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My portfolio is still a working progress, what do you think I could add to it?

Veronica Thorogood is off-line
27 January 2014 06:43

United Kingdom

I need some feedback on my port, I like to know what people think!
What do I need to add to it?
Who you shoot with me?
Thank you
Ronnie x

Keith Wells is off-lineSilver Member
27 January 2014 10:37

United Kingdom
East Sussex

Two good but fairly simple head and shoulders portraits plus several equally good full figure images. These need to show the real 'you' so photographers know what their basic material is when they hire you. A few images that then show a few examples of the sort of thing you can do are then the icing on the cake.

Photographers will have their own ideas about what they want to achieve if they work with you.

It's the main image though that needs to catch people's attention. If potential clients don't find that appeals, they aren't going to bother looking further.

Zanussi is off-line
29 January 2014 19:41
United Kingdom
South Yorkshire

I loved the pose on the chair, the sulky look, the coy pull down on the dress and the natural background.

The shot on the bench table could have worked but perspective has put an unflattering thickness to the legs, a pity, the grain and the general lines of the room direct the eye to you and yet the facial expression is indifferent and almost scorning. Lovely bit of contradiction. Wonder what else came from that set?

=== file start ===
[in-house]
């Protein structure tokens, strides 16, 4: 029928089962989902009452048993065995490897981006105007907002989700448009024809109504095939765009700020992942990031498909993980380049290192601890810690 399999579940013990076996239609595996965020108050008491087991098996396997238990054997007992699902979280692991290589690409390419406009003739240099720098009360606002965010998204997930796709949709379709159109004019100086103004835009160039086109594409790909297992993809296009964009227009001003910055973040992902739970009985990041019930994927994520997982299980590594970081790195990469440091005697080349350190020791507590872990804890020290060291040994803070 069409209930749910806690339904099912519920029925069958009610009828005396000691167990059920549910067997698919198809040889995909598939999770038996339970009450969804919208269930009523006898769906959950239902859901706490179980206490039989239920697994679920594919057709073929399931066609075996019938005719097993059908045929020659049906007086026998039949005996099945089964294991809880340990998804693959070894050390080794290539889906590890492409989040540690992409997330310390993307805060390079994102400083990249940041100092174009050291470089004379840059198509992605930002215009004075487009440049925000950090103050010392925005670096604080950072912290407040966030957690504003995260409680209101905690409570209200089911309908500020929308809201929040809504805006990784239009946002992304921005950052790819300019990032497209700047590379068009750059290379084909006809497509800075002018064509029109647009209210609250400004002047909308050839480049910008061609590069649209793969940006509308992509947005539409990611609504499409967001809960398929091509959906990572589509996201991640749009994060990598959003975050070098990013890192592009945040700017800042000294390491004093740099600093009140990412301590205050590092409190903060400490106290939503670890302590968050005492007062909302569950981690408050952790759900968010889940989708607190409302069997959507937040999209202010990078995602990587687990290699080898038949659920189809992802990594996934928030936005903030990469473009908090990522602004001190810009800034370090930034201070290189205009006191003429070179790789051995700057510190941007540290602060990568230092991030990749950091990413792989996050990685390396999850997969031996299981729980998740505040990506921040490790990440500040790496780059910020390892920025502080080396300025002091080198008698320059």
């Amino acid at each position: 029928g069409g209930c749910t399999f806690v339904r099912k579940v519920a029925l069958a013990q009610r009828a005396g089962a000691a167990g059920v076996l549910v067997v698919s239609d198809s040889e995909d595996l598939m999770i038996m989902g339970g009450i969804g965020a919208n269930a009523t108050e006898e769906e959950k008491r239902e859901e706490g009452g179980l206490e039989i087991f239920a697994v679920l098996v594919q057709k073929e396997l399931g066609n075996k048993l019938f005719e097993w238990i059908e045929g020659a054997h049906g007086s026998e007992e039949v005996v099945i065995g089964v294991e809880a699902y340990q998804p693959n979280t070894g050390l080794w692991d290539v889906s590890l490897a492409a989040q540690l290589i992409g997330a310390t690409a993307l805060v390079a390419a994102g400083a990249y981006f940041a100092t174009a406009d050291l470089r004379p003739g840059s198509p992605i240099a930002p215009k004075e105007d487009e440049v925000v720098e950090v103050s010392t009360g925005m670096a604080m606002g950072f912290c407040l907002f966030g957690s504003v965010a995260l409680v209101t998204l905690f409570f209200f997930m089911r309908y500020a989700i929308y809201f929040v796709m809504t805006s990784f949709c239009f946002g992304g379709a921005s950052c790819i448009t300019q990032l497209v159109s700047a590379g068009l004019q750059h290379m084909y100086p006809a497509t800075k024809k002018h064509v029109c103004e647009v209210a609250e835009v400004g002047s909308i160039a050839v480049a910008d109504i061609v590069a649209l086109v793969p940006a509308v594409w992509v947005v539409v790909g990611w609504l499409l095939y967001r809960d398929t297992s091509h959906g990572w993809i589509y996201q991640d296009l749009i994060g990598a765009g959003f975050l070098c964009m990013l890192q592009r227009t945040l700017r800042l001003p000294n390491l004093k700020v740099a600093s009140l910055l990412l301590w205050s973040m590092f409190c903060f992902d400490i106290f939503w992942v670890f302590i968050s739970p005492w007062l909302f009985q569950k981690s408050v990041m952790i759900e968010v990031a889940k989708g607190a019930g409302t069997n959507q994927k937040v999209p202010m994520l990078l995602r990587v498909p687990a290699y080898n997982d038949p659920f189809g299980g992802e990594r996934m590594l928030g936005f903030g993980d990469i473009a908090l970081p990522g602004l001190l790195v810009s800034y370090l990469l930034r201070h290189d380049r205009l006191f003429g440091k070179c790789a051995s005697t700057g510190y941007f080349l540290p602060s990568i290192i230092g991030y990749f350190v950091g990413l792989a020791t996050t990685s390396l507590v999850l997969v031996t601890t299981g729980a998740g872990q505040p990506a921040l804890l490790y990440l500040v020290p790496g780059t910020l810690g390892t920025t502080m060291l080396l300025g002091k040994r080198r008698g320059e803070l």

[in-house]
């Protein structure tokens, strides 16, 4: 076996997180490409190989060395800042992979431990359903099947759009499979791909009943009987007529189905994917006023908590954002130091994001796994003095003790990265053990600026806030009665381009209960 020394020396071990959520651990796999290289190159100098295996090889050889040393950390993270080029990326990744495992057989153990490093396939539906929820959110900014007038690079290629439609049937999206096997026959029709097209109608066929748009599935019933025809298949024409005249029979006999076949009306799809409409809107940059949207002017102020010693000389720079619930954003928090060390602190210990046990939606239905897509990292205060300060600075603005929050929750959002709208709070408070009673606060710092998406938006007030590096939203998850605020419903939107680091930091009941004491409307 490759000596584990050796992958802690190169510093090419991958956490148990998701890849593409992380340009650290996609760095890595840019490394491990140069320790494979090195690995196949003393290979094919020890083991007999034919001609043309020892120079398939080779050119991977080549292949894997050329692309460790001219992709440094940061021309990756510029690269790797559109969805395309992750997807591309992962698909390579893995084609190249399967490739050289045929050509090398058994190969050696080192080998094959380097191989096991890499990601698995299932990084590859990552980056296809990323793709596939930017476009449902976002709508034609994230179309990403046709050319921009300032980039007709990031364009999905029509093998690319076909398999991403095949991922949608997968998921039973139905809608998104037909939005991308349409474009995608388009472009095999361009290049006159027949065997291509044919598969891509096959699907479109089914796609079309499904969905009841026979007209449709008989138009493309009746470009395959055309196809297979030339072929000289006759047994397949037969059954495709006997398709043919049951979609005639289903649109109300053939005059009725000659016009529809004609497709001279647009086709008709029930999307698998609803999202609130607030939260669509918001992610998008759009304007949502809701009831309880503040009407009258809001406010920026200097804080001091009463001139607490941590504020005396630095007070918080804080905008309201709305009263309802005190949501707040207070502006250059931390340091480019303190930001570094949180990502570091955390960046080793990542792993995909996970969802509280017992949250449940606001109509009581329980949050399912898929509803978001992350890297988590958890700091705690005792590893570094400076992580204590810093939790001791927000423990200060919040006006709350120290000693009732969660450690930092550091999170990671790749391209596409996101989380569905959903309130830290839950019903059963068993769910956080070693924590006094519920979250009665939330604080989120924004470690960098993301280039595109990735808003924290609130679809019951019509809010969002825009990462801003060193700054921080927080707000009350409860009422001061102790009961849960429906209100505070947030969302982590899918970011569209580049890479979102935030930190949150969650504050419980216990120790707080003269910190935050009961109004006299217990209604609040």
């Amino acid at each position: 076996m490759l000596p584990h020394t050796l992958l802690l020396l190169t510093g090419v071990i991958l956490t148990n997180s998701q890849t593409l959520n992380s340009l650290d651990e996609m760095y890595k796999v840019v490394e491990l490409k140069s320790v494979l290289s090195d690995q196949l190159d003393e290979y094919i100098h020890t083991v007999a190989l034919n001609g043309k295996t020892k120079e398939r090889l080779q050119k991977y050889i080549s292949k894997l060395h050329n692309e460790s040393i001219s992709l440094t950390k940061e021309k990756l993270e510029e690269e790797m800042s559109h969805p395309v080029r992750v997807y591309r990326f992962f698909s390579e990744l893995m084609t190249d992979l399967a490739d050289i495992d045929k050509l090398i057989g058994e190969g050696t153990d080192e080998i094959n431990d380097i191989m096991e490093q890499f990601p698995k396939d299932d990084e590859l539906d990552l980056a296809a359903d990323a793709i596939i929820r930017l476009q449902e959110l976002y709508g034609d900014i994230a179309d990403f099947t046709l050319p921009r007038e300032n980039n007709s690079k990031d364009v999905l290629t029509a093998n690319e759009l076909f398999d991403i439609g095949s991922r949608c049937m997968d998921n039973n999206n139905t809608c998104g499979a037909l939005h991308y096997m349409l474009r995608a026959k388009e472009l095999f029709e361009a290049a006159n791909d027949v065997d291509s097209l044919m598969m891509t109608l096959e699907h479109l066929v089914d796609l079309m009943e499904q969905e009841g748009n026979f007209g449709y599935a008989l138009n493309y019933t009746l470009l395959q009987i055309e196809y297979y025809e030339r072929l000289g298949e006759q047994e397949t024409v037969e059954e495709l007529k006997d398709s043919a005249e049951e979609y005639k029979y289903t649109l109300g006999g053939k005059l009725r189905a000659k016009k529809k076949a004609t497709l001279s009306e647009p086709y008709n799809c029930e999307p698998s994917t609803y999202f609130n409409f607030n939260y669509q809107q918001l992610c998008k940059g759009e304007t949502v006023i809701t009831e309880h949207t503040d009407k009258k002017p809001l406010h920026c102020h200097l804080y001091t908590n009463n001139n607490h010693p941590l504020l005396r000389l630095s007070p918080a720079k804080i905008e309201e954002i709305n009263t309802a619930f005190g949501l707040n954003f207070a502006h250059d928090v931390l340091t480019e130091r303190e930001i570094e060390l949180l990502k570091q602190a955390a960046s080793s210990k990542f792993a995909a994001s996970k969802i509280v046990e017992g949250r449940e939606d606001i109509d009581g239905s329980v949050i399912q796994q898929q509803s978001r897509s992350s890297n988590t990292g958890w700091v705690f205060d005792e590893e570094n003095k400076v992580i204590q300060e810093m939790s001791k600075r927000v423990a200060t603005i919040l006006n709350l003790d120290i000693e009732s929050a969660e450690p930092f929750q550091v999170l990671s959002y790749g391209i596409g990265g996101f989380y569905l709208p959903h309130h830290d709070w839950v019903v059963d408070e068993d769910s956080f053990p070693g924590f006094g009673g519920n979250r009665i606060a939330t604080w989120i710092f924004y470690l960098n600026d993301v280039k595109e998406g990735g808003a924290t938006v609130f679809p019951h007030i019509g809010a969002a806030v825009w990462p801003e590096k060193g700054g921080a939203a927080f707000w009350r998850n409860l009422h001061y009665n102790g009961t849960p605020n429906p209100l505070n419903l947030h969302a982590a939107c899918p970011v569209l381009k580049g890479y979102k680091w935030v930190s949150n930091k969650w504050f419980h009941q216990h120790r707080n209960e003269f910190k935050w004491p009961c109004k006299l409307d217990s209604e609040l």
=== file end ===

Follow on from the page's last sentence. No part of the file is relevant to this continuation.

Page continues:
Sorry but do not like the rest, too stock, too predictable, too cluttered. Nothing that hints of your character, you are showing me the finished model, not the clay I would have to work with.

I would suggest trying to get some fresh and less posed images to show us the real you.

Laurence Power is off-line
30 January 2014 19:01
United Kingdom

I may be changing the subject somewhat, but how is a portfolio ever not "work in progress"? One's portfolio is a set of recent images, every time that more shots are taken, they should be compared with what is currently used and if better, used, with old images removed, a portfolio does not need loads of images, a dozen good images is much better than 12 good ones, mixed in with 20 rubbish.

As for getting shots from photographers, this is a matter of negotiation. A model sets his/her rate and states that this rate includes say 3 images retouched as required, with credit being given to the photographer concerned. I am aware that some photographers object to giving shots away, but if the requirement is made up front they have a choice whether to book the model. Likewise if they refuse, the model is able to increase the rate to compensate for the loss (and pay another photographer to take shots).
Laurence J. Power

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